Reverse-engineering challenge to DMCA struck down

An article on Yahoo recounts the story of U.S. District Judge Richard Stearns throwing out a request by an MIT student to allow him to decompile internet filtering software in order to determine what sites are being blocked.

The judge disagreed, stating ""there is no plausibly protected constitutional interest that Edelman can assert that outweighs N2H2's right to protect its copyrighted material from an invasive and destructive trespass."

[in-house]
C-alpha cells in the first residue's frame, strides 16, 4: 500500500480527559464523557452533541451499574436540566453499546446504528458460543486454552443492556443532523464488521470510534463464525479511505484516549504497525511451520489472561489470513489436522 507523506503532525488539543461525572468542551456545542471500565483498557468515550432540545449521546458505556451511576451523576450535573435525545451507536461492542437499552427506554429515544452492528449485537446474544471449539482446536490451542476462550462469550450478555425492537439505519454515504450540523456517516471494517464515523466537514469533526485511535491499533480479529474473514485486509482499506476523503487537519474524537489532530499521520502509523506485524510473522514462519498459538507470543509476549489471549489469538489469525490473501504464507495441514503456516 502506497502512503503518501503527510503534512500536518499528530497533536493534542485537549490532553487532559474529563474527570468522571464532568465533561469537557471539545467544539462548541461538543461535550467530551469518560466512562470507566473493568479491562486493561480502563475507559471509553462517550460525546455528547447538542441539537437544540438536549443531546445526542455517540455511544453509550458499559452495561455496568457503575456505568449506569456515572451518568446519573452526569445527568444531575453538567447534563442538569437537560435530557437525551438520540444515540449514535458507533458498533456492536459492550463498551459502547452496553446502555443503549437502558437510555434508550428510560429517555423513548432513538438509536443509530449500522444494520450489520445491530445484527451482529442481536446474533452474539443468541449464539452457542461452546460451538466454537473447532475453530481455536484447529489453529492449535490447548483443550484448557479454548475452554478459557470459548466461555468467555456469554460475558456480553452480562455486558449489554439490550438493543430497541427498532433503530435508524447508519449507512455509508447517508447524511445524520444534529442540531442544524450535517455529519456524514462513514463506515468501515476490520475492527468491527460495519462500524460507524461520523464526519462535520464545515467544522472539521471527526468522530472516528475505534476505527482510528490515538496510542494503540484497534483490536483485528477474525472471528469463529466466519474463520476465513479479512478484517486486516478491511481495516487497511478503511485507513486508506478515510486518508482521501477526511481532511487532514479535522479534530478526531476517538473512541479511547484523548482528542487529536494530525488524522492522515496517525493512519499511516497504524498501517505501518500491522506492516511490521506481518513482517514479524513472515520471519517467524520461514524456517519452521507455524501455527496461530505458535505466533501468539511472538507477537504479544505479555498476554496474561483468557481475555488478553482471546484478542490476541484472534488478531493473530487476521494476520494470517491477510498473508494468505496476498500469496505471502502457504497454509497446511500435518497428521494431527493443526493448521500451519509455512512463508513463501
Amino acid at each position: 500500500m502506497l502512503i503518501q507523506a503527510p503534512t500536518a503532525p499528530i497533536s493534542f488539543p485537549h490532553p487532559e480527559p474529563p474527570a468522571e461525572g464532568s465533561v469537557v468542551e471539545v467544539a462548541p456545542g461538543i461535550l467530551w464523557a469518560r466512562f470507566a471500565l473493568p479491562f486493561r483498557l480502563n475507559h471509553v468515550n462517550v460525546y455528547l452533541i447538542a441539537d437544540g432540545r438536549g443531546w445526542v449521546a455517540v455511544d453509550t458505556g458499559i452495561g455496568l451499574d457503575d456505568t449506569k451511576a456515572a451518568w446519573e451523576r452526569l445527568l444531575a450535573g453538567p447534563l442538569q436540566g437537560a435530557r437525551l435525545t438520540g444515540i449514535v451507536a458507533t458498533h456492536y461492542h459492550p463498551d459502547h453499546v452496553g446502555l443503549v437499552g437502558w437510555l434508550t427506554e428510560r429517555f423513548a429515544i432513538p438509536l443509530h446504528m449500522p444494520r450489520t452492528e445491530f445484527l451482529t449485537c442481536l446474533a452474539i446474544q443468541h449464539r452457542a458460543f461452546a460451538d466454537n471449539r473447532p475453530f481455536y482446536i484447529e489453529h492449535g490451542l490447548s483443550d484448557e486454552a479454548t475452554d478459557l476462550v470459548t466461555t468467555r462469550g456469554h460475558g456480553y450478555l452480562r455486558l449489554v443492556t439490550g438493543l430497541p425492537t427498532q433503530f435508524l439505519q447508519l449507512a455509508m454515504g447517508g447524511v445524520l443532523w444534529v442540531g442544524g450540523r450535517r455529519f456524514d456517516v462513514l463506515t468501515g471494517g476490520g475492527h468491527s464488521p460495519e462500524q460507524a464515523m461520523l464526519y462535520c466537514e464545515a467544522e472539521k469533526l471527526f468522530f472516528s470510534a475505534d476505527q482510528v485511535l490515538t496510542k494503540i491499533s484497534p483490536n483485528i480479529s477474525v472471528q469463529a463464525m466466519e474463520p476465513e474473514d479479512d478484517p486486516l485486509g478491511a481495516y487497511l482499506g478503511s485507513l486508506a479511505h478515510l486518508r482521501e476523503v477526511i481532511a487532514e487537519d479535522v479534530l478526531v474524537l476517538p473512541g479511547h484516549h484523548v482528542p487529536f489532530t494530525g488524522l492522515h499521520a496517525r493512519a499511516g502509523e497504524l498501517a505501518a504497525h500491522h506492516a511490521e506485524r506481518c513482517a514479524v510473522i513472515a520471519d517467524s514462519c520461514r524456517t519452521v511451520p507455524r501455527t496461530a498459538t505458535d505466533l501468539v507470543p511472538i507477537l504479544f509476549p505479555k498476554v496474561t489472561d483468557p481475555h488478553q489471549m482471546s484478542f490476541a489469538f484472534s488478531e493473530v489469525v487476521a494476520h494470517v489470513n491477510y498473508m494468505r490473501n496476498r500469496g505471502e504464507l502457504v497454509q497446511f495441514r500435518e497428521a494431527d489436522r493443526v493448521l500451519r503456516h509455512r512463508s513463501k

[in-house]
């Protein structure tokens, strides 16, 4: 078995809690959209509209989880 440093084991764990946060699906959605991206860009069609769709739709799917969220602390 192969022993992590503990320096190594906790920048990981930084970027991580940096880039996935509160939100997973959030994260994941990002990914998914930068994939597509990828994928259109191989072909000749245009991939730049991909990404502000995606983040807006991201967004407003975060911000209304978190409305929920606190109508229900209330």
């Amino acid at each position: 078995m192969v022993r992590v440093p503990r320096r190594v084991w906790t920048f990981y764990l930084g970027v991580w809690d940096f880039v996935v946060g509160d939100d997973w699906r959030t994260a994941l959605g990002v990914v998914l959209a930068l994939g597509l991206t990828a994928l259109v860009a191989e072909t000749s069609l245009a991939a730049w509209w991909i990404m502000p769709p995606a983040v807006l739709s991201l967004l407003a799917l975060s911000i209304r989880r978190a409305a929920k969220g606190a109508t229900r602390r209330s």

Although this may seem reasonable, it is important to remember that after a hundred years of industry in this country, the DMCA is the first time that the government has gotten involved in the protection of trade secrets from forms of discovery other than theft by an insider.

Perhaps we'll now see a similar ruling protecting KFC from people using mass spectrometry to discover the ingredients in the "11 herbs and spices" or McDonald's from having their "secret sauce" revealed.